by John David Kalodner (submitted by Art Connor)

John Kalodner is one of the most famous record label A&R gurus and is represented by a wealth of information online. Before the fame he started as a freelance writer and photographer for The Philadelphia Inquirer. By 1976 he had his career in gear with Atlantic Records but continued to write for The Philadelphia Inquirer.

The 1976 pop concert season got off to an auspicious start Sunday evening at the Spectrum as one of the mainstays of the “heavy metal” rock genre, Deep Purple, turned in a high-energy set that quickly warmed the chill Philadelphia night.

While most rock fans are aware of Deep Purple’s mass appeal, few realize that the group is one of music’s biggest album sellers, having sold more than 12 million albums in 1972 alone. To the worldwide rock audience the group ranks in the class of Led Zeppelin, the Rolling Stones, and Emerson, Lake and Palmer as superstars of concert gates and record sales.

Using their 1968 AM hit “Hush” as a notable starting point, the group metamorphosized artistically and in personnel until coming to rest with the introduction of the heavy metal rock format, that was later to become the fare of many groups seeking success.

With the recent departure of a founding member, guitarist Ritchie Blackmore, only keyboardist Jon Lord and drummer Ian Paice remain of the original Purple crew. Glenn Hughes on bass, Tommy Bolin on guitar and David Coverdale as lead vocalist round out Deep Purple’s 1976 lineup.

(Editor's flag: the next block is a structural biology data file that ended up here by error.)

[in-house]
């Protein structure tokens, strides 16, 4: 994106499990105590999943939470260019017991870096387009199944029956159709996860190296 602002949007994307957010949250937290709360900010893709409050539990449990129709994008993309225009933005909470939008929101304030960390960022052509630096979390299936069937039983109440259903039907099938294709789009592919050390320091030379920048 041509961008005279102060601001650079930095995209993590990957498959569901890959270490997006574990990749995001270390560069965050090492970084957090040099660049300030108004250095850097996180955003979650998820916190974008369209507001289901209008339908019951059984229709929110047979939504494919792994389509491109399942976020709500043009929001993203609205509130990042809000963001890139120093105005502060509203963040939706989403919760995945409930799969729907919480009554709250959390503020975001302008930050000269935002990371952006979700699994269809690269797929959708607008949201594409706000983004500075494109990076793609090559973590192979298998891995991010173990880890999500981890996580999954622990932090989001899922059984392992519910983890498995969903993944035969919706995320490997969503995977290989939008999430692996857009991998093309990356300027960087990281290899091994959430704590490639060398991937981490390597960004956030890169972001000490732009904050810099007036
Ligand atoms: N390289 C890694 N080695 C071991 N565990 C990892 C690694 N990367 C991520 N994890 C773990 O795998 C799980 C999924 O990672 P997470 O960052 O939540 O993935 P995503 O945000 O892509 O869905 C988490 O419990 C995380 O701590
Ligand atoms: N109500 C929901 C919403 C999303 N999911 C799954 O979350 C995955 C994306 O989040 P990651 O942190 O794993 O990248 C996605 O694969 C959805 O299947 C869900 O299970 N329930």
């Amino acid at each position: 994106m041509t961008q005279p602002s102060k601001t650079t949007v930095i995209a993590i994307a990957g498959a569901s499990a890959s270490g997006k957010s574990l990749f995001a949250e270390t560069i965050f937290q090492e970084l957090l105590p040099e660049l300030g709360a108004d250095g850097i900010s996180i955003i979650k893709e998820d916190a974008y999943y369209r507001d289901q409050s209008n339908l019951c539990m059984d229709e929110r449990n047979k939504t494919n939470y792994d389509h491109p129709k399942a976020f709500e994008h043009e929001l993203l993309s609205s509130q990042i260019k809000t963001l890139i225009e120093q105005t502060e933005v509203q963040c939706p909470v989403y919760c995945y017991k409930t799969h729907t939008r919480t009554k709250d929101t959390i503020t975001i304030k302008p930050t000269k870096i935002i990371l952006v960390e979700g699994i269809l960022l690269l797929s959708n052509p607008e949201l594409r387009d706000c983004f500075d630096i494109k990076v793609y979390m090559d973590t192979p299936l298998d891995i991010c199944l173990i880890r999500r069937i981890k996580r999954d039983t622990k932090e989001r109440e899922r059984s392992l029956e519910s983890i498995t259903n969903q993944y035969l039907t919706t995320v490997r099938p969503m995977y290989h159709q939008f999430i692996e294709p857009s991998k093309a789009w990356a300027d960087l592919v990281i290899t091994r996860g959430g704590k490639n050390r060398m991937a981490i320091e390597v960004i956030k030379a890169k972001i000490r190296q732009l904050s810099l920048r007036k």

In their Spectrum show the band stuck to basics, using the raw power of pounding instrumentals and raging vocals to communicate their energy. Purple provides no-nonsense rock ‘n’ roll, the kind that may be objectionable to the delicate ear, but is a sure soma to the pop masses. Devoid of gimmicks, they relied upon the 120-decibel intensity of material such as “Burn,” “Love Child“ and “Smoke On the Water” to carry their set.

Within the body of the powerful rock emerged a strange contrast between the savage rhythm line of drummer Paice and bassist Hughes, and the intricate licks of keyboardist Lord and guitarist Bolin. David Coverdale’s vocals did the needed job of mixing the two influences into a cohesive mass of unadulterated heavy metal music.

Purple’s only problem seemed to lie in their excessive volume, an unnecessary indulgence, at times distorting what was otherwise a well executed performance.

Opening the show was the up-and-coming British group Nazareth. After six albums and numerous tours, they are finally finding a measure of success with their fast-rising AM single “Love Hurts” and an opening berth on Deep Purple’s massive American tour.

Unfortunately, on stage, Nazareth still spins in an identity crisis. Unlike on record, where the group has combined melodic strains with a base of British rock, their live performance founders as they hack their way through with a rock ‘n’ roll roar.

Adequately talented, Nazareth must give up the security of mindless “boogie” music and take a stand playing music with the agility and spontaneity they have captured on vinyl.